Nov 11-17 Infrastructure Trade Mission: HCM City, Hanoi, Jakarta
Mo, Nov 12 Members Lunch: Global Antitrust Enforcement – More Authorities, Increased Coordination, Higher Stakes
Tu, Nov 13 Members Night and Meet the Candidates
We, Nov 14 U.S. – Myanmar Business Summit, Yangon
Th, Nov 22 AmCham’s Thanksgiving Golf Tournament and Dinner
Sa, Nov 24 Seeking volunteers to interview AmCham Scholarship Candidates
Sa, Dec 8 AmCham Governors’ Ball • Christmas in San Francisco
Tu Dec 11 Annual General Meeting and Members’ Night
AmCham’s International Coastal Cleanup in the News
Vietnam’s Economic Development Outlook Update, Oct 3, 2012 (ADB)
Vietnam’s Consumer Trends 2012: “We have yet to hit the bottom.”
U.S. Textile Manufacturing, Vietnam, and the TPP Negotiations
New AmCham Companies – 2012
Coca-Cola to invest $ 300 million more in Vietnam
Party Secretary Remarks at Closing of Party Central Committee 6th Plenum
Ca Mau gas, power, fertilizer complex inaugurated
National Assembly may postpone state workers’ minimum wage increase

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Garment makers fear minimum wage rise

Aug 30, 2011. Apparel firms fear a rise in the minimum wage will lead some foreign investors to move out of Vietnam

Vietnam’s textile, garment and footwear industries are likely to be hardest hit by a government decision to increase minimum wages by up to one-third from 1 October.

Wages are being raised to help workers cope with surging levels of inflation – and to reduce the likelihood of strikes.

Read more

Minimum Wage Adjustment for 2012 to be effective from Oct 5, 2011

HCMC – Starting from October 1 to the end of December 31, 2012, a new minimum wage, varying from VND1.4 to 2 million, will be applied to employees working for companies and organizations across the country.

The recently-issued Decree 70/2011/ND-CP, Aug 22, 2011 stipulates a minimum salary applicable for staff of businesses, domestic and foreign-invested alike, in four different regions in the country, the Government said on its website (

In particular, region one, consisting of Hanoi and HCMC, has the highest minimum salary at VND2 million a month whereas laborers will earn a minimum monthly salary of VND1.78 million in region two, including important economic areas like Binh Duong, Dong Nai and Ba Ria-Vung Tau. The figures are VND1.55 million for region three and VND1.4 million for region four.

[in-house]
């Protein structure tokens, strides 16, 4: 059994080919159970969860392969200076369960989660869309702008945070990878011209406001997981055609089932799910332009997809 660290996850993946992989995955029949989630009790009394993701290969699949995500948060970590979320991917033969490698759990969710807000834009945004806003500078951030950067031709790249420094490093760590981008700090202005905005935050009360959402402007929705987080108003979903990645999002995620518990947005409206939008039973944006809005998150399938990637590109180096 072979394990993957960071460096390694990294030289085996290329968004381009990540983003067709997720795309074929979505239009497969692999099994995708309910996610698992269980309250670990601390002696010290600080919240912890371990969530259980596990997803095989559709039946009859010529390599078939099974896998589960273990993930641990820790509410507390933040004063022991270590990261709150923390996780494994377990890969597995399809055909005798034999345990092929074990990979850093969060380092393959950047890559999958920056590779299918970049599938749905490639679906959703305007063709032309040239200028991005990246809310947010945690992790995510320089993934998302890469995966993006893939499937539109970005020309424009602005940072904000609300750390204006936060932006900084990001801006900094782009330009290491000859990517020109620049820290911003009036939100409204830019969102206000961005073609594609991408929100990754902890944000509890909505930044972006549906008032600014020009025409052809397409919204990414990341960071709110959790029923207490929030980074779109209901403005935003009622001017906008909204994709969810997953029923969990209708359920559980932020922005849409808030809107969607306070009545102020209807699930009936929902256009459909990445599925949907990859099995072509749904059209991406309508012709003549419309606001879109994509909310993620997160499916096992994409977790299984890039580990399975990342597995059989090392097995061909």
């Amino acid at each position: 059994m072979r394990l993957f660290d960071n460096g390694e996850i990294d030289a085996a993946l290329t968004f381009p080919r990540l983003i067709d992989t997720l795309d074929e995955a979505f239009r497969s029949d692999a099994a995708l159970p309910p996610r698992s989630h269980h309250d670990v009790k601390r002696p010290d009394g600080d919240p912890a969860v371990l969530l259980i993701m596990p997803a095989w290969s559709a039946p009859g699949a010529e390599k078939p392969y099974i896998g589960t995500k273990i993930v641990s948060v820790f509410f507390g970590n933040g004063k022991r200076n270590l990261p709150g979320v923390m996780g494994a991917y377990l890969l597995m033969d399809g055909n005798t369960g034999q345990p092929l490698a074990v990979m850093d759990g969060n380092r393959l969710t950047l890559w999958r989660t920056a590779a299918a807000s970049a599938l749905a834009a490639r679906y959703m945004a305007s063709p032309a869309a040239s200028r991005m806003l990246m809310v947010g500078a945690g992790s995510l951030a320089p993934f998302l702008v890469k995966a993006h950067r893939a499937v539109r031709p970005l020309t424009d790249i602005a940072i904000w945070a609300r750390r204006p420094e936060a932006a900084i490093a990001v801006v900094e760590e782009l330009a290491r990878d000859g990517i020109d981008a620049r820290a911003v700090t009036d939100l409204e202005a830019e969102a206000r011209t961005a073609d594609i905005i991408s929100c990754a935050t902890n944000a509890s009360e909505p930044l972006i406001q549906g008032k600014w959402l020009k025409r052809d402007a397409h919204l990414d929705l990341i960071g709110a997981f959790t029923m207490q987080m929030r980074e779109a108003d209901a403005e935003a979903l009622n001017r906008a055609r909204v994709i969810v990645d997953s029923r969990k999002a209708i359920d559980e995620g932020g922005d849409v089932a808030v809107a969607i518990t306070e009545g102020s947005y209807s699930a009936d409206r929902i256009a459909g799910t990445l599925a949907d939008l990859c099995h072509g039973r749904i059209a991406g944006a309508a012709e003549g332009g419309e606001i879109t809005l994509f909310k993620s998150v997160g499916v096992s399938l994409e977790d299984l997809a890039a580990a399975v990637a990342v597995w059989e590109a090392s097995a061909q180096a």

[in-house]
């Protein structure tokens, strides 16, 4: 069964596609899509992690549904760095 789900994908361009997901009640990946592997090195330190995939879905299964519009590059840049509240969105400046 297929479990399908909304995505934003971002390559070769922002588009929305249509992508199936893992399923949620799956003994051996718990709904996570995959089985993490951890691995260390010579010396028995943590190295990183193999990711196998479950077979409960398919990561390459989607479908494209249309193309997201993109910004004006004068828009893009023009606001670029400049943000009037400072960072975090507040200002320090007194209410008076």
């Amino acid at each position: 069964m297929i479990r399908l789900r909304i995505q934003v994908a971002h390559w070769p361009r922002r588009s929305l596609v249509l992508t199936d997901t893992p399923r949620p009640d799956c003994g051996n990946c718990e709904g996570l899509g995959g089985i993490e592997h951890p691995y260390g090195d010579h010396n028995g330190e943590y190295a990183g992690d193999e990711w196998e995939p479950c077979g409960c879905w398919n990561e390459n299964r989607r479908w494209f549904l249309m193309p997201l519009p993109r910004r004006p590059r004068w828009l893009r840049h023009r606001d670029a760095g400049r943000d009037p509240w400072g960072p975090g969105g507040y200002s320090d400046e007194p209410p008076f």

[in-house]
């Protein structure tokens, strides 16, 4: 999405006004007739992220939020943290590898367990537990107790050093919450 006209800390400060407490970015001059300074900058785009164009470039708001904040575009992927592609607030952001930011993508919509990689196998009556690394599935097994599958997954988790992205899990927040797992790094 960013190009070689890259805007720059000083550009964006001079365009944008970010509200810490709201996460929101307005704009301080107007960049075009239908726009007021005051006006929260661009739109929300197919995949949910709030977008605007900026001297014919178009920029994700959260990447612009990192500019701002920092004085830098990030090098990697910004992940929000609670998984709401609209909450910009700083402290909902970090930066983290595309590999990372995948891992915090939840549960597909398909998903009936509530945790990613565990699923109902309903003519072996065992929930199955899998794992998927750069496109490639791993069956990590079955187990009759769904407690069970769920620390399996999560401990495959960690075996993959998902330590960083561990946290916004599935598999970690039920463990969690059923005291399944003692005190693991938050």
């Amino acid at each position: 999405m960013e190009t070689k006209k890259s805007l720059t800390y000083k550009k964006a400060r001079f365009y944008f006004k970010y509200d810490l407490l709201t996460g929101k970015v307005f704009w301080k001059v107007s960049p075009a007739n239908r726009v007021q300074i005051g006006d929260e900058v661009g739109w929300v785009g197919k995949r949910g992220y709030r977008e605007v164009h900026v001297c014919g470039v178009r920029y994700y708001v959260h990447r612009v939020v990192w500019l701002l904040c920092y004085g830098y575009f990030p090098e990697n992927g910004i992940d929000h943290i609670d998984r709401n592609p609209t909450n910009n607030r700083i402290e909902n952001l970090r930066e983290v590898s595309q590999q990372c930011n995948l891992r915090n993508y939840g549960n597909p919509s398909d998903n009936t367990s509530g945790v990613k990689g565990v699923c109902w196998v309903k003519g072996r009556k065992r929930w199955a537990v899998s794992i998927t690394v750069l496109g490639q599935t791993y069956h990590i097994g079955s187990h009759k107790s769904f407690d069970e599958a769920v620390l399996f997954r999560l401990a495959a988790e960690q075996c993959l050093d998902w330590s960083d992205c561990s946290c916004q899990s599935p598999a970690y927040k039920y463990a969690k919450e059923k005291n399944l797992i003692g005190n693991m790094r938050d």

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Minimum Wage Adjustment (MWA) considered for Oct 1, three months early

Repeated minimum wage increases have failed to help Vietnam’s workers make ends meet, because of Vietnam’s macroeconomic instability and high inflation. A failure to address their concerns could see a even more wildcat strikes in the near future.

Wildcat strikes by city workers have become “serious” and relevant agencies should not consider it a normal issue, Le Thanh Hai, chief of the Ho Chi Minh City Party Unit, said at a conference on Tuesday (July 12). He asked government agencies and companies to provide greater support to workers with increased salaries and allowances as well as better working conditions.

At a meeting held by the Ministry of Labor, War Invalids and Social Affairs on July 8 to discuss the issue, the MOLISA representatives said the government is considering a basic salary increase in October instead of next January as planned due to rising inflation.

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Abandoning China: In search of cheap labour, companies turn to Vietnam

More and more Chinese and international companies have been turning to southeast Asia, Vietnam in particular, in search of cheaper labor. In Vietnam, the minimum wage does not exceed $ 85 a month in the large manufacturing zones.

To witness this relocation trend, all you have to do is going to Bac Ninh, a city 40 kilometers north of Hanoi. A few years ago, there used to be large rice fields, but now they have been replaced by multinational companies and their local subcontractors.

Samsung’s Bac-Ninh-based factory is its largest worldwide, employing 9,600 workers. Canon employs 8,500 workers, whereas Foxconn, a Taiwanese electronics manufacturer, employs 5,600. The latter is the world’s largest maker of electronic components and the largest private company in China, employing 420,000 people.